A power law graph. The high amount of users making no or small purchases fall to the left, and the very very small number of players making regular large purchases (whales) fall in that long tail.
This business model enables publishers to extract the most value out of an individual player compared to everyone being charged the same amount, which arcades had already figured out 40 years ago!
And that model isn’t stopping at mobile…
The present of monetisation
Today, we are seeing mobile and console monetisation strategies merge. For years now, some of the most popular games around have worked on the freemium model that mobile popularised, and they are wildly successful because of it. A lower barrier to entry, bigger playerbases, and – eventually – highly engaged users happy to spend money. Just look at Fortnite – a free game outperforming almost every premium AAA title AND apparently boasting a 70% conversion rate. People WANT to put money into it, which is telling of fantastic monetisation design.
Speaking of Fortnite, we should also briefly touch on the battle pass monetisation tactic. Typically found in free-to-play games, it’s an in-app-purchase that essentially acts as a subscription. It lets you level up and earn rewards as you play, but you can still purchase other in-app content too. While this has been around for years now, Fortnite made it explode in popularity, and is another telling sign of the industry as we’re living it. Free content is king, but players still crave – and will pay for the chance to earn – progression.
League of Legends is also a personal highlight as a modernly monetised game. Not just because of their profitability through in-app purchases or their huge playerbase, but because they’re looking to the future…
The future of monetisation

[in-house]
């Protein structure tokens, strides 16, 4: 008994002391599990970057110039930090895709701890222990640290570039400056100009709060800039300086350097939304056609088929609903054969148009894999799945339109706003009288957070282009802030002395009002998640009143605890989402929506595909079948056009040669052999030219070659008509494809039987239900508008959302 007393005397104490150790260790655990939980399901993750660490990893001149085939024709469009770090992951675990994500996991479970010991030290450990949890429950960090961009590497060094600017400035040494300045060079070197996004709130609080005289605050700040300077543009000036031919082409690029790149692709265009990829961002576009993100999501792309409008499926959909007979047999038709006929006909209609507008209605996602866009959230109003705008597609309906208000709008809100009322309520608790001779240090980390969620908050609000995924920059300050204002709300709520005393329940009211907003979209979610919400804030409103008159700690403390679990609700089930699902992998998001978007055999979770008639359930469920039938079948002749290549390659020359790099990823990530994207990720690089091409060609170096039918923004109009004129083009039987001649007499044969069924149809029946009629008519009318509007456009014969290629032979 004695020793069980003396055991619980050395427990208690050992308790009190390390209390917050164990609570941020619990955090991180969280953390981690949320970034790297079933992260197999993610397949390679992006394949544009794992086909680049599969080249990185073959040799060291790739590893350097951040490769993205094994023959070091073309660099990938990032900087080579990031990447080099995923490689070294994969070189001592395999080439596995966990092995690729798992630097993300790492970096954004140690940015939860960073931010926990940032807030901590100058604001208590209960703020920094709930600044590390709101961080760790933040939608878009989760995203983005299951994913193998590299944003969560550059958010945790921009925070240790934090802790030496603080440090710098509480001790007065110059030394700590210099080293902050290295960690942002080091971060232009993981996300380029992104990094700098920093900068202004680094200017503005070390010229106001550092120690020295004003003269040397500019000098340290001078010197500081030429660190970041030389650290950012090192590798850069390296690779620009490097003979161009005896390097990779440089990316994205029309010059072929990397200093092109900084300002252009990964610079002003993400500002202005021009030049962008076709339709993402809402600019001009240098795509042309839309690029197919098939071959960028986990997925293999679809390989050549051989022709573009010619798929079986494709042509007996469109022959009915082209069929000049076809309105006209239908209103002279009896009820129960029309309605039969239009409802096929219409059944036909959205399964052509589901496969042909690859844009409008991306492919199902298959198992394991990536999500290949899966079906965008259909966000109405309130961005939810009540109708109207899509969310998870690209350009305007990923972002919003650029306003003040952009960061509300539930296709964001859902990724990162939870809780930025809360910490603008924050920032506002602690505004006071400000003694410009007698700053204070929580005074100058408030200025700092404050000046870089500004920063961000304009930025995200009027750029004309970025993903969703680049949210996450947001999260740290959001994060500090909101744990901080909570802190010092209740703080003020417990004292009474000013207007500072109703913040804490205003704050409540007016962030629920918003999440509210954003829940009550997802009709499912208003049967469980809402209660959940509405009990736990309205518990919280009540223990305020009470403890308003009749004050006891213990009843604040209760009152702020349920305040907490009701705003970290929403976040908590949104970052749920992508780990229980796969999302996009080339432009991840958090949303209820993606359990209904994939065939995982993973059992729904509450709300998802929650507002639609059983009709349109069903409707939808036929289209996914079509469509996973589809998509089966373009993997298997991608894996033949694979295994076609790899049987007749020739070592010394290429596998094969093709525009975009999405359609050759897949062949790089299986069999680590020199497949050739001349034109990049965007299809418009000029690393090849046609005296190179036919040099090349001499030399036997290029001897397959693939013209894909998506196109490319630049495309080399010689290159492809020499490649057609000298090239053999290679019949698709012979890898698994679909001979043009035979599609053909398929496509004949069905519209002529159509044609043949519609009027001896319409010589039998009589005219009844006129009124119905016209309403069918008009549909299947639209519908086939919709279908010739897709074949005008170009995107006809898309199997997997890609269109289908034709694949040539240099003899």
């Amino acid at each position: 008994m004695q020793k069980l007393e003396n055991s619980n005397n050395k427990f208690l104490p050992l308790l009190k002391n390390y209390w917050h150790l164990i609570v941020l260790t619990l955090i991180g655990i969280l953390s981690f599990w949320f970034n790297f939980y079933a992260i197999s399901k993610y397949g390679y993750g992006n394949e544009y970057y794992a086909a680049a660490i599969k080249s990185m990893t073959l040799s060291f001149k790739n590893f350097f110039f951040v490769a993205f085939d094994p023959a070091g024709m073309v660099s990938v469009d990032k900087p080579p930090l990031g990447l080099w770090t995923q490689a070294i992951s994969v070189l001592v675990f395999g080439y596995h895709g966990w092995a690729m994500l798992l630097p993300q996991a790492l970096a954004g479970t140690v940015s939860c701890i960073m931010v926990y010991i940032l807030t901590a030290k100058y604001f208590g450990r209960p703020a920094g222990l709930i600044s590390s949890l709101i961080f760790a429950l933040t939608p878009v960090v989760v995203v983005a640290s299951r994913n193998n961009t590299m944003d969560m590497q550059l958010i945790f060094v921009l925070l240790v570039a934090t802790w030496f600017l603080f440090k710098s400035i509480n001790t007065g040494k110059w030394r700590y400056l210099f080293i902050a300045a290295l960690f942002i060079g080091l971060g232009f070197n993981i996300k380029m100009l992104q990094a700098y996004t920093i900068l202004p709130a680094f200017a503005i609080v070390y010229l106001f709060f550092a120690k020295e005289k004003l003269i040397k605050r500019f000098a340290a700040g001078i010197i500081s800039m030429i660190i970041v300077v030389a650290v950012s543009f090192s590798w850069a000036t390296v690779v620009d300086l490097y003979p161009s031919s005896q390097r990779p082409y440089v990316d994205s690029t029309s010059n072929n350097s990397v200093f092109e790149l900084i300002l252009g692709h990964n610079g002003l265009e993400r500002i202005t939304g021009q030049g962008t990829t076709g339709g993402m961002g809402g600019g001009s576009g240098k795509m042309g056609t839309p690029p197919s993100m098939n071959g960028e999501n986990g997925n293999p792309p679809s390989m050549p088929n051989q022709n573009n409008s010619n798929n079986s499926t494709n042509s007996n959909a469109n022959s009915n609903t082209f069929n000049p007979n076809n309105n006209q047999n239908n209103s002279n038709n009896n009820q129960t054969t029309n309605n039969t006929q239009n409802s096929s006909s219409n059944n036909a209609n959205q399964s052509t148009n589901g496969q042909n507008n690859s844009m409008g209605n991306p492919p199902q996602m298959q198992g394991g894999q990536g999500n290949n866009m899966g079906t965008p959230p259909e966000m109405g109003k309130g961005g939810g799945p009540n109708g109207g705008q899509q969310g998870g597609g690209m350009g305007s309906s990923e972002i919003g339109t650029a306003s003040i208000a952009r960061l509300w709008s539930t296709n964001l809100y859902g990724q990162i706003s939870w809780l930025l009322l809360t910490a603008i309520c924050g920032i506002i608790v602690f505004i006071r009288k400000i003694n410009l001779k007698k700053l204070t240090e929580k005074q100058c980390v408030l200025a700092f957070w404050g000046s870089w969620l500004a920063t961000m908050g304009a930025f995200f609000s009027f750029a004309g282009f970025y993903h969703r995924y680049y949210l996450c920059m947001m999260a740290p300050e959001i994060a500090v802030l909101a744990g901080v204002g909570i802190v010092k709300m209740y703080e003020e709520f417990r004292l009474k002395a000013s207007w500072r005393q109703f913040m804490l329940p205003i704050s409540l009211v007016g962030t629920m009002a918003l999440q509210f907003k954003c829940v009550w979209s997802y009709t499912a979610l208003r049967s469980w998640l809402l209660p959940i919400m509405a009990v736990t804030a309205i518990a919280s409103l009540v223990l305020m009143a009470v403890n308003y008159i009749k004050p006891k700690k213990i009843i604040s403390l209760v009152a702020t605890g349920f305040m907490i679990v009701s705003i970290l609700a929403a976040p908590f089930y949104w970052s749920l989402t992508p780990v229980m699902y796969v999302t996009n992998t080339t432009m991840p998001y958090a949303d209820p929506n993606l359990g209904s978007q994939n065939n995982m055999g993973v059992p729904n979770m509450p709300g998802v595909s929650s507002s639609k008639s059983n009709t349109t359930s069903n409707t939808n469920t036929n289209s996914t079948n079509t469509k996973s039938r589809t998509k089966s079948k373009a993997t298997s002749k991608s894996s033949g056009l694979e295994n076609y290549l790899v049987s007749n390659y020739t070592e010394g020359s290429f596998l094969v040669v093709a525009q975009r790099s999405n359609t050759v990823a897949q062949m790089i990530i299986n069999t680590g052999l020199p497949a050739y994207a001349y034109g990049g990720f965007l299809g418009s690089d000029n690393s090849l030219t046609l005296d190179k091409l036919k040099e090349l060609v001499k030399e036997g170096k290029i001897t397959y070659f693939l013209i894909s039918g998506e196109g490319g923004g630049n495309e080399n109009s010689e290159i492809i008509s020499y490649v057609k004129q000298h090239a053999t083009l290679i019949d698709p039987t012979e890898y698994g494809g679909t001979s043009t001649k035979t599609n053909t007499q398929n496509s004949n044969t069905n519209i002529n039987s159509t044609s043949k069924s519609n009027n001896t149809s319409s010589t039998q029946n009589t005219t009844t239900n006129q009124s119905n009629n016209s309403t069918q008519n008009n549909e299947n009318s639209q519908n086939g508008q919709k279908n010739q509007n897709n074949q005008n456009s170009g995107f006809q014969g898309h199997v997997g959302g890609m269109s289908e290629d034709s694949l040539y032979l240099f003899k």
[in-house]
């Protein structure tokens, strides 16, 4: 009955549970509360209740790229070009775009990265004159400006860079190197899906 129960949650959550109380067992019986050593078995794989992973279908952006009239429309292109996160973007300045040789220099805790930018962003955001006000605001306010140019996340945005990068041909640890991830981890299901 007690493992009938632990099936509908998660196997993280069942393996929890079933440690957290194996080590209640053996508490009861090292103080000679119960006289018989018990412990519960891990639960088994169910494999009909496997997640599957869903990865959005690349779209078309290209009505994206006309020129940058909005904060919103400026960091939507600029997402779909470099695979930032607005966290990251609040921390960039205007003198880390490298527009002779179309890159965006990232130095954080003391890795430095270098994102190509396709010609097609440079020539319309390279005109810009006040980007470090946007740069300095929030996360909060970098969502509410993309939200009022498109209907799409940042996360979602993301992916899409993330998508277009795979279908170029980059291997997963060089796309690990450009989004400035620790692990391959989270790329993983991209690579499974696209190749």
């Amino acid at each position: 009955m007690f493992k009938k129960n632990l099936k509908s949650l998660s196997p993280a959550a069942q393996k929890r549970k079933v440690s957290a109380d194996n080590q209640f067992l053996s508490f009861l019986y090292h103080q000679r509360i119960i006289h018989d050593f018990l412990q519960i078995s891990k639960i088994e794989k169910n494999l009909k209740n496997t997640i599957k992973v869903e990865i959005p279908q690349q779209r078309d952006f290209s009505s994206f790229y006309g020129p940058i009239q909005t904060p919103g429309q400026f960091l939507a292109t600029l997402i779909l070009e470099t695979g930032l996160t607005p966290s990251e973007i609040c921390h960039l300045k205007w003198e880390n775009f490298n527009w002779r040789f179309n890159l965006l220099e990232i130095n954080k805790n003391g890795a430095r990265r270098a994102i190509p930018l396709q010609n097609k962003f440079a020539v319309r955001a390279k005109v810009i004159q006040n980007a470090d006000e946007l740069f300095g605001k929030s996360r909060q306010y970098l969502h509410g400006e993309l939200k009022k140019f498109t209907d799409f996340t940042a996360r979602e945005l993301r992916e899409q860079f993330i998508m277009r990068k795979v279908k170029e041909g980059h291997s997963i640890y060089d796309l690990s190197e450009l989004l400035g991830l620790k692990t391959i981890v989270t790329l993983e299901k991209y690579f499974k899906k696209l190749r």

This is the age of information, and the more information that publishers have about gamers the more business models adapt to their unique sub-profiles.
For example, most console players are considered ‘hardcore’ and so a premium model mostly still works there. Mobile players, meanwhile, range from hardcore to mid-core to hypercasual and each subset has different motivations and emotional triggers. A hypercasual gamer will give a publisher little value if they’re treated like a hardcore gamer and vice versa, so bespoke business solutions are necessary.
To look at the future of monetisation, we need to ask this: what are the players of the future going to look like?
Our prediction? Gaming is becoming more and more mainstream, attracting people that don’t consider themselves ‘gamers’ but just want to pass time and play something (the ‘accidental’ gamer). Therefore, an increasingly larger portion of the market won’t be willing to pay to play, which is why we believe that advertising will be more important than ever for the future of mobile games.
What about AAA games?
Advertising is such a huge success for mobile games that it’s inevitable for them to appear in AAA titles too. The issue has always been implementing them in a way that doesn’t make players hate your game.
All AAA games needed were an advertising format that worked, wasn’t annoying or disruptive, and that advertisers could get behind. As it turns out, advertisers are pretty thrilled about in-game ads and big game studios are getting on board too.
Which brings us back to League of Legends, who have recently announced that they’ll be using in-game ads during major esports events.
You might have noticed that we haven’t mentioned VR and AR yet too, and that’s because their future is similar to AAA games except they’re just at the start of their monetisation journey. Currently, XR games are mostly paid experiences – but they’re often smaller in scope due to development challenges. We predict that the VR landscape will move similarly to mobile’s, and free content will be more commonplace and be supported by immersive in-game ads.
We might be biased, but we firmly believe that advertising will enter into games more and more over the coming years now that a good, user friendly solution is in place. There will be more freemium games, more gamers worldwide, and more pressure to monetise as many of those players as possible – even the ones who don’t purchase DLC.
It will be a profitable future for developers and advertisers and, more importantly, a future where the player experience comes first.